Inaugural donor is local actor Richard E. Rauh, who is creating a scholarship endowment for students majoring in theatre arts
PITTSBURGH—Revenue affiliated with the historic $125 million gift to the University of Pittsburgh from William S. Dietrich II in 2011 is now being used to create a fund to match pledges for scholarships for undergraduate students in Pitt’s Kenneth P. Dietrich School of Arts and Sciences.
The 2011 gift—the largest ever in Pitt’s history and the inspiration for naming the University’s arts and sciences school after Dietrich’s father—has been used for Dietrich School initiatives such as the William S. Dietrich II Chair in Political Science and the William S. Dietrich II Endowment Fund for Graduate Support. The new Dietrich Matching Campaign for Undergraduate Scholarship Endowments marks the first time the funds will be used in a one-to-one match for undergraduate student scholarships. It will be done so through a revenue stream from The Dietrich Foundation, which manages assets associated with Dietrich’s historic gift.
The first gift in the matching campaign, launched July 1, is from local actor Richard E. Rauh, who received his bachelor's and master's degrees from Pitt in 1962 and 1964, respectively, and who is pledging $75,000 over a three-year period. Income generated from his gift will be matched by an identical amount from The Dietrich Foundation Endowment Fund for William S. Dietrich II Undergraduate Scholarships. Together, they will create the Dietrich-Rauh Endowed Scholarship, which will be available for undergraduate students in the Dietrich School majoring in theatre arts.
“Richard’s leadership gift is exceptionally generous and builds on his earlier gifts that add to the artistic strength of the Department of Theatre Arts by positioning future students to take advantage of the riches of the department,” said N. John Cooper, the Bettye J. and Ralph E. Bailey Dean of the Dietrich School. “We hope that many others seize the opportunity offered by the Dietrich match to give back generously and help future generations of students benefit from Pitt strengths that matter to them,” he added. The matching campaign is running through Dec. 31, 2015.
Rauh, who has had an extensive career on stage and in film, is the son of Richard S. Rauh, who founded the Pittsburgh Playhouse in 1934. His mother, Helen Wayne Rauh, acted at the Pittsburgh Playhouse from 1935 to 1973 and performed in many major hits, including Oh Dad, Poor Dad, Mamma's Hung You in the Closet and I'm Feelin' So Sad (1962-63); Middle of the Night (1959); The Importance of Being Earnest (1949); Blithe Spirit (1945); and Bye Bye Birdie (1963). The younger Rauh has been acting locally from 1966 to the present at the Pittsburgh Playhouse, Little Lake Theater, and City Theater. He has had roles in Krapp's Last Tape (1999), Little Shop of Horrors (1986), Proof (2004), Last of the Red Hot Lovers (1979), A Thousand Clowns (1974), and many other productions. He ran the Playhouse Film Series from 1979 to 1994 and was a drama critic for the Pittsburgh Post-Gazette from 1995 to 2000.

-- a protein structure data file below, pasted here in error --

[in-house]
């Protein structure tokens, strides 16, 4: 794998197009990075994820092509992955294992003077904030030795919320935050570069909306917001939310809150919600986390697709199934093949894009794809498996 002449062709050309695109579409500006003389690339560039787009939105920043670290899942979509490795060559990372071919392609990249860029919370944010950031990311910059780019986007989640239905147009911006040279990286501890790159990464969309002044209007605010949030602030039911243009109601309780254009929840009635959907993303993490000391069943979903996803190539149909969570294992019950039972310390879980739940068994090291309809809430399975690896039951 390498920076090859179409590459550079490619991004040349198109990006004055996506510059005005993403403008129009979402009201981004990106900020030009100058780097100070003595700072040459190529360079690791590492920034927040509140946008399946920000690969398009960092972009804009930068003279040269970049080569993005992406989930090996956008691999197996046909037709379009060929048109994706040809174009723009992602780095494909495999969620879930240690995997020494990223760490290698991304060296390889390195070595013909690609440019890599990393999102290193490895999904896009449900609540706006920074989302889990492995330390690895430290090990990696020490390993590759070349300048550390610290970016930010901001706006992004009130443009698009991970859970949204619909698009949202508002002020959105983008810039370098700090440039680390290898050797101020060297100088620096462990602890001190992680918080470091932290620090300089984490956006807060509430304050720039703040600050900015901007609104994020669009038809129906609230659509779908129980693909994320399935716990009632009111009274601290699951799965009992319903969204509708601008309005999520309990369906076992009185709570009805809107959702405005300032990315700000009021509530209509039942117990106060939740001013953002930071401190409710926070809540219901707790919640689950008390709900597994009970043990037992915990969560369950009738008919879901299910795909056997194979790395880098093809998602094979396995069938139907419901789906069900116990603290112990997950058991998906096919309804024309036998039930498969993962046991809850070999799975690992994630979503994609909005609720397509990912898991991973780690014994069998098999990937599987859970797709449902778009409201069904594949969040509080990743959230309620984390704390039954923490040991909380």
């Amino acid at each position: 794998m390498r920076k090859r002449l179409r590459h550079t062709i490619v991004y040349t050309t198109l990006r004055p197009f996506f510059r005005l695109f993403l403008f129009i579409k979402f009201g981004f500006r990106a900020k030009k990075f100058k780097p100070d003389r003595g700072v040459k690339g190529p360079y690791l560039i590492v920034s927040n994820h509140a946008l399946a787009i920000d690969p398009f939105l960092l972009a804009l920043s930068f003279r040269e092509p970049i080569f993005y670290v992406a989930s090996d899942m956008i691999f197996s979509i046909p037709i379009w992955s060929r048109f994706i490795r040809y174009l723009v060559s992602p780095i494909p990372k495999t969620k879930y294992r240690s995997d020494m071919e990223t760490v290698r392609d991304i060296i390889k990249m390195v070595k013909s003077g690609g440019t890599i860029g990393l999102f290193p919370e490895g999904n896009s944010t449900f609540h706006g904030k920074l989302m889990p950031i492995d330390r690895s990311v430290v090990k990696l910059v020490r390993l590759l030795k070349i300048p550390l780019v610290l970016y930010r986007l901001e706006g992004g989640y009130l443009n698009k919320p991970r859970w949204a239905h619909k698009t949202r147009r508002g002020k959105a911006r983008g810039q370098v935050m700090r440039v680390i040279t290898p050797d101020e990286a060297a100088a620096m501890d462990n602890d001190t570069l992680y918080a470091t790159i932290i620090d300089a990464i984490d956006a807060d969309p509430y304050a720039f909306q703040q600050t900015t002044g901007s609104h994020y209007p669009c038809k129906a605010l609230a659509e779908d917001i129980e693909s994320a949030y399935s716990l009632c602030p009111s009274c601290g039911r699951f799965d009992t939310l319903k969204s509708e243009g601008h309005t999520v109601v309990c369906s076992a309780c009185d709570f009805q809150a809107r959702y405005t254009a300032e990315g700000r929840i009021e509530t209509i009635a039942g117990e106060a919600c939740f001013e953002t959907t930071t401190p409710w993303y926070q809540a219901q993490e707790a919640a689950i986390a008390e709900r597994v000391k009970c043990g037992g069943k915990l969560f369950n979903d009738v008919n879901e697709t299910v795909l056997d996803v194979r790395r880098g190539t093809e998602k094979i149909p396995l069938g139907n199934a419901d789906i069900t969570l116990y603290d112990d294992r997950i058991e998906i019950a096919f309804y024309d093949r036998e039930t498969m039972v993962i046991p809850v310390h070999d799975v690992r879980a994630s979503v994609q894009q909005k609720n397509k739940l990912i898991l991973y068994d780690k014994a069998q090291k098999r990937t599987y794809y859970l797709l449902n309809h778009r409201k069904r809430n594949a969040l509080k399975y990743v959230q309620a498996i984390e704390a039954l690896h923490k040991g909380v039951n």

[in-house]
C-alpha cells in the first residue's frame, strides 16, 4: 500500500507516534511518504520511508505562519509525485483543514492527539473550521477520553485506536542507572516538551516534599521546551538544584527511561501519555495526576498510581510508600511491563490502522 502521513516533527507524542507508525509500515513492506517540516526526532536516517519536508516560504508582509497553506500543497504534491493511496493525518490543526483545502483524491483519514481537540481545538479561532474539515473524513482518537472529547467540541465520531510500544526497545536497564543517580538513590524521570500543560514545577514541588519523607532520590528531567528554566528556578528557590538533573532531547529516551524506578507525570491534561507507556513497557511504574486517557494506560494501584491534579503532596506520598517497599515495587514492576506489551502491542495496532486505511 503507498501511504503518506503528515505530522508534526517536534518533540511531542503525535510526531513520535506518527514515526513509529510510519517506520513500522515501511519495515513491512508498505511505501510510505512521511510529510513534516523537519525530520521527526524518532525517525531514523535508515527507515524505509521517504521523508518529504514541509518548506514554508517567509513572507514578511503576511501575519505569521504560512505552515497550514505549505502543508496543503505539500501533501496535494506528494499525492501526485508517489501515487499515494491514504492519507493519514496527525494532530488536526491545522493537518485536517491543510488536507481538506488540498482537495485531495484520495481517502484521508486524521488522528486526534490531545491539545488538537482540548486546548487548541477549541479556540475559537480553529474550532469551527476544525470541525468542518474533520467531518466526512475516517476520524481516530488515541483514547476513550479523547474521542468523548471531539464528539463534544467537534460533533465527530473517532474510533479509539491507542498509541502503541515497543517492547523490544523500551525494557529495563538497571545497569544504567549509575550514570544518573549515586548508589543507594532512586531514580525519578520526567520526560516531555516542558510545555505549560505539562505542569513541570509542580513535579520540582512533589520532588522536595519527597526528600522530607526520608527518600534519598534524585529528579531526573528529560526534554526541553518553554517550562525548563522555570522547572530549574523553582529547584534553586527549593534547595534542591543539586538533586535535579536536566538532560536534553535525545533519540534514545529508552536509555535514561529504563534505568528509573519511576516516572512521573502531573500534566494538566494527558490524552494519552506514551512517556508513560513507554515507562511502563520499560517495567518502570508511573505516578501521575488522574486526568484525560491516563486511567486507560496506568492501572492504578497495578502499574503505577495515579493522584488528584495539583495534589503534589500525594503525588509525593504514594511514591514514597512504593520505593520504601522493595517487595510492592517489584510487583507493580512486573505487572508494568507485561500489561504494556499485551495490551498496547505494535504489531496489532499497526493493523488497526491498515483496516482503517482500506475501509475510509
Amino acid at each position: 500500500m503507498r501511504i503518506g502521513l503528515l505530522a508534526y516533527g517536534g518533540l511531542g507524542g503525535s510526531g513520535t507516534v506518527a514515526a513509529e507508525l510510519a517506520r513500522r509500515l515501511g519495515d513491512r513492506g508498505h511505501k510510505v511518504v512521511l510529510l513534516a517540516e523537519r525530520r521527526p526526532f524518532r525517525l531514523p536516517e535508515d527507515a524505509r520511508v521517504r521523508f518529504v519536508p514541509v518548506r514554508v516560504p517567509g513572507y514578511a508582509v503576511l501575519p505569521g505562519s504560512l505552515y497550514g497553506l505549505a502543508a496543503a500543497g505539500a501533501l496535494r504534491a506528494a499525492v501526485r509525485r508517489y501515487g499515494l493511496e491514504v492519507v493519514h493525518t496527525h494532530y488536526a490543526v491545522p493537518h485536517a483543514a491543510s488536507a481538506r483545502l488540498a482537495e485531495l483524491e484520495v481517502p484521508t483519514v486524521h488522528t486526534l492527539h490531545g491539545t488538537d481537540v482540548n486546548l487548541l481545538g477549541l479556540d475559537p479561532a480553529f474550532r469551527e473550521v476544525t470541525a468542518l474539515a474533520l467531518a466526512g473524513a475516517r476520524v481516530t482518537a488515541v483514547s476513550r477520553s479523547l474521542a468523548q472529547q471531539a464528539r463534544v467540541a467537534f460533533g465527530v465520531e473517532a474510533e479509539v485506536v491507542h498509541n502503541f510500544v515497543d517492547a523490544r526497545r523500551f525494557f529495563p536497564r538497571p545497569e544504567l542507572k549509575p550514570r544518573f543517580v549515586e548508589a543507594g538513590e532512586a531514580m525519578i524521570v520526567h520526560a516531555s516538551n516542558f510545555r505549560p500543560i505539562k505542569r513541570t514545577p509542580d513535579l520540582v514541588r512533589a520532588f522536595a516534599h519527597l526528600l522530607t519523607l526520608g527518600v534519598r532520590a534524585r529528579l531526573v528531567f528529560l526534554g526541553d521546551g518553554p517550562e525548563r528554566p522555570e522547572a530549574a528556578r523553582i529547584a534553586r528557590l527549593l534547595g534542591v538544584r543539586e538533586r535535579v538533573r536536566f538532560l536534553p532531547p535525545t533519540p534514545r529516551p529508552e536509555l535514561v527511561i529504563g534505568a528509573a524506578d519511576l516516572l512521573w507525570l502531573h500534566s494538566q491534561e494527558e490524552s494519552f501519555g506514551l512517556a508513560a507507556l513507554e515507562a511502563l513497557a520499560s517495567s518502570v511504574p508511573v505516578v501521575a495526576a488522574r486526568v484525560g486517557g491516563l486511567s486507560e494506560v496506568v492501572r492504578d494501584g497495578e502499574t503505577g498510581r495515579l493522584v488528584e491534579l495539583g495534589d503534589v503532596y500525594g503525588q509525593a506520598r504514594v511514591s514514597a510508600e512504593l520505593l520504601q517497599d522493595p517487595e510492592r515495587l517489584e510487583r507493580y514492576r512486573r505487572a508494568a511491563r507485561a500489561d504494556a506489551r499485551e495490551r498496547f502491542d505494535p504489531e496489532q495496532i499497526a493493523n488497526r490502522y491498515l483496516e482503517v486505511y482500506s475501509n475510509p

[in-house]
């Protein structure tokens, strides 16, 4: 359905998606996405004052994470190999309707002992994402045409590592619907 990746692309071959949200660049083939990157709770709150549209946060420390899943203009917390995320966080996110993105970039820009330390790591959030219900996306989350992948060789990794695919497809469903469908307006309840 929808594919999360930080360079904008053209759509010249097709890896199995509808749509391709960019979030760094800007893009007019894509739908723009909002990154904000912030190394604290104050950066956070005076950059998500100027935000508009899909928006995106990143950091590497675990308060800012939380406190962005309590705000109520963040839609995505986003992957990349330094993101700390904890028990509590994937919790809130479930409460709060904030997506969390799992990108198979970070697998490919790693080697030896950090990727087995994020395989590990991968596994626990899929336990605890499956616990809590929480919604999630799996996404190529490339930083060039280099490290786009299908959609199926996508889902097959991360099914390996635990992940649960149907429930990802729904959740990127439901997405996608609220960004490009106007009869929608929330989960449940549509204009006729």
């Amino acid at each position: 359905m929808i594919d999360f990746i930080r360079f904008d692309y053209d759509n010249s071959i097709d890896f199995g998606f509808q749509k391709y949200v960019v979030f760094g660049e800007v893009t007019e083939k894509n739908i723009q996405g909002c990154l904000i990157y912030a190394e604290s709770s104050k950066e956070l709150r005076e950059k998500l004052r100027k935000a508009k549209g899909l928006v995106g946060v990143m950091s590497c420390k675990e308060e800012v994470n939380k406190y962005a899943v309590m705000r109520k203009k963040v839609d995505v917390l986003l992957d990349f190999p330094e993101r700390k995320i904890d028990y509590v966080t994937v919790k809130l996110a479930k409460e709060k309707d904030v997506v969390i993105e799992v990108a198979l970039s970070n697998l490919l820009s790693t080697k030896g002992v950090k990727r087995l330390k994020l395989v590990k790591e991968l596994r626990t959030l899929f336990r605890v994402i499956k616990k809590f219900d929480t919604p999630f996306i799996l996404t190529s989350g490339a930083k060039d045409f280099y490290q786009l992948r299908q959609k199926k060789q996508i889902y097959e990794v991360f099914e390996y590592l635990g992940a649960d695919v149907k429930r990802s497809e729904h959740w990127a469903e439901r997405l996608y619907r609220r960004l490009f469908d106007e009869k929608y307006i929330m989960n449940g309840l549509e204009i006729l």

Rauh has strong ties to Pitt. They include being among the group of Pitt students who, in 1962, helped launch Pitt’s student-run radio station, which then had the call letters WPGH; serving as WPGH’s general manager for a semester; creating the Richard E. Rauh Teaching Artist-in-Residence in Pitt's Department of Theatre Arts; and donating his family’s papers—the Pittsburgh Playhouse Collection—to the Curtis Theatre Collection in the University Library System's Special Collections Department. Rauh also teaches film at Carnegie Mellon University and film and theater at Point Park University.
About the Kenneth P. Dietrich School of Arts and Sciences Upon receiving the late William S. Dietrich II’s historic gift in 2011, then valued at $125 million, the University named its largest school in honor of Dietrich’s father. The Dietrich School sits at the heart of the University’s academic programs and provides instruction in the natural sciences, humanities, and social sciences for students on the Pittsburgh campus. There are more than 10,000 undergraduate students pursuing majors or certificates in the school’s nearly 50 departments and programs. The school is also home to the largest graduate program in Pittsburgh and to Pitt’s College of General Studies, one of the region’s leading providers of adult education. Faculty members of the school regularly receive the highest forms of national and international recognition, and its students regularly compete with students from the country’s finest universities for the highest national honors.
About The Dietrich Foundation Based in Pittsburgh, The Dietrich Foundation is a Pennsylvania charitable trust created through the extraordinary charitable vision and generosity of William S. Dietrich II, who passed away in October 2011. Dietrich was often asked what inspired him to develop his charitable plan with such careful consideration and foresight. It was Andrew Carnegie, Andrew Mellon, and other great philanthropists of Western Pennsylvania, he explained, who inspired him to give and, with equal importance, to think about how best to give. The foundation’s primary mission is to benefit higher education by providing ongoing and increasing financial support to six institutions important to Dietrich. It also provides support to nine other charitable beneficiaries. Because of Dietrich’s inspired vision, generations of Western Pennsylvanians and the communities in which they live will enjoy the fruits of his remarkable philanthropy.